How Much Food Should I Take Backpacking?

This will depend on your metabolism and how active you’re being during your trip, but just for a rough general ball park estimate, around 1.5 lbs (or 3,000 calories) per day is a good starting point for most people.

Factors To Consider When Packing Food

  • Your weight
  • Your metabolism
  • Miles traveled per day
  • Elevation gain
  • Altitude
  • Temperature
  • Weight of your backpack

Calculating How Much Food You’ll Need

This is more important on long backpacking trips where you won’t have access to resources for days or weeks on end. The casual backpacker going for trips up to a week can bring whatever they feel is a good amount of food for them and be pretty ok without doing these calculations.

  1. Calculate your base metabolic rate (how many calories you need per day to maintain current weight without being active). Calculator available here.
  2. Calculate calories burned based on pack weight, distance, and elevation gain. Calculator available here.
  3. Add these numbers together to get your total caloric expenditure per day.

This is the total number of calories you need to eat each day in order to not loose weight. Depending on your metabolism you still might feel a little hungry at this amount and I would recommend being prepared with additional calories.


A 5’3″, 115lb, 30yr old female has a base metabolic rate of 1,306.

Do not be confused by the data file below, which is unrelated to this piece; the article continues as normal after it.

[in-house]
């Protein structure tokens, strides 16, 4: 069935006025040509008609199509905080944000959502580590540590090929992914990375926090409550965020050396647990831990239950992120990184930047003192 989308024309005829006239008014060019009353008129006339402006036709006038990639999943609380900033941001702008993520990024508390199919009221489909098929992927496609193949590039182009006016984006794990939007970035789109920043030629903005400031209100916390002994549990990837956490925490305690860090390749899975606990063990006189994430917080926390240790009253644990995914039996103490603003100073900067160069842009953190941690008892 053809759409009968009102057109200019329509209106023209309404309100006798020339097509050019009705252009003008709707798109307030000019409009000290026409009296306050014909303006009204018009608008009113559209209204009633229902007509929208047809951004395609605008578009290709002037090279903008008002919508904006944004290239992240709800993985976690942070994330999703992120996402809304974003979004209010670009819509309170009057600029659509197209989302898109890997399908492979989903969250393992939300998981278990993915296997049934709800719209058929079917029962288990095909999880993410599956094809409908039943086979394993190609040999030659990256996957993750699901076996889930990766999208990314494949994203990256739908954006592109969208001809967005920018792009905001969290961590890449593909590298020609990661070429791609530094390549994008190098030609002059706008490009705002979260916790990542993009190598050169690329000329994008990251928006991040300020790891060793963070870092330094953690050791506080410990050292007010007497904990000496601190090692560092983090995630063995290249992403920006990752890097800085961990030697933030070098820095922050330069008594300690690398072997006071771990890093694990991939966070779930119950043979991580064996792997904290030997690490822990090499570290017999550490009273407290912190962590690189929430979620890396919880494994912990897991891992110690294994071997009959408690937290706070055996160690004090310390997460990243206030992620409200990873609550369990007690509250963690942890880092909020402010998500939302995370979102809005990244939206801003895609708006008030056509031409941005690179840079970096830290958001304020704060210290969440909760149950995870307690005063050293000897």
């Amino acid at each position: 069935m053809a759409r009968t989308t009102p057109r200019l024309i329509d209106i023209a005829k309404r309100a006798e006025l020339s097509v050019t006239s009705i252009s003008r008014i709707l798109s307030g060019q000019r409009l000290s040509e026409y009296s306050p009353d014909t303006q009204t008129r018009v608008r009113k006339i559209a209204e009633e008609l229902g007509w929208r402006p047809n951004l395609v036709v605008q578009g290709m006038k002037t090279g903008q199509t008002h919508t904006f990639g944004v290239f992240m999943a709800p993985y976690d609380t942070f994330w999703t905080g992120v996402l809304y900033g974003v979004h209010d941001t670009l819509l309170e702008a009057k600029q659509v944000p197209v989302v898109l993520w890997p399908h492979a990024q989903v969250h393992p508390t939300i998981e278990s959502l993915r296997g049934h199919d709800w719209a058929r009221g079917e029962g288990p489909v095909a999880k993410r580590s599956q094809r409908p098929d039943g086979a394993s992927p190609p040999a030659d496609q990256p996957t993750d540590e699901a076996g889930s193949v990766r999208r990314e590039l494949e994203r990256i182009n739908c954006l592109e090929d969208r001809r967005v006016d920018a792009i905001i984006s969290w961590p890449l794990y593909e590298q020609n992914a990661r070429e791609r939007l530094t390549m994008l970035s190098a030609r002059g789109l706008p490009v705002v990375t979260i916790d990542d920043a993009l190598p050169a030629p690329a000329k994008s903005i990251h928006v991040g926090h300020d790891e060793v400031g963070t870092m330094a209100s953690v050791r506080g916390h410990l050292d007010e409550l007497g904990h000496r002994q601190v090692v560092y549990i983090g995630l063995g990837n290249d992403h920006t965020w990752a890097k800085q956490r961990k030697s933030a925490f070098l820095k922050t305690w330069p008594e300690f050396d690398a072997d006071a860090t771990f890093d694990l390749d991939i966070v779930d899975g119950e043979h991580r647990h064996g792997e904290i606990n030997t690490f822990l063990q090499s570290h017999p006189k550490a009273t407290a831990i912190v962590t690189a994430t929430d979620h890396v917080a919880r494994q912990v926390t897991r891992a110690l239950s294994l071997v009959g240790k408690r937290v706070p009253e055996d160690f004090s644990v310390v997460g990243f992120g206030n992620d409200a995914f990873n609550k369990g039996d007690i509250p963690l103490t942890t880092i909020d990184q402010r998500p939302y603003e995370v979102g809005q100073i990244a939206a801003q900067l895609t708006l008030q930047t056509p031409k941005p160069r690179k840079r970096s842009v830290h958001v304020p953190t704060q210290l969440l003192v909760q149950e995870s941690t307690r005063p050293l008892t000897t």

When hiking 10 miles, with a 1,500ft elevation gain, and a 30lb pack, a total of 1,000 calories will be burned round trip.
For this hike, she would need 2,306 calories to replenish the calories used.

Calculate the Weight of Your Food

In general, we can estimate that there is roughly 125-130 calories per oz of food. Yes there is absolutely variations to this, but in general, even foods that are high in fat and often eaten when backpacking will be roughly around here.

  1. Take your total number of caloric expenditure per day previously calculated and divide it by 125.
  2. Then divide by 16 (there are 16oz in a pound)

This will be the total number of pounds of food you need to bring to achieve your necessary caloric intake.

With the numbers used in the previous example, 2,306 calories comes to 1.15lbs.

Some foods such as freeze dried food packs are lighter in weight and are good alternatives if looking to shed some extra pounds from your pack by maintain the calories.

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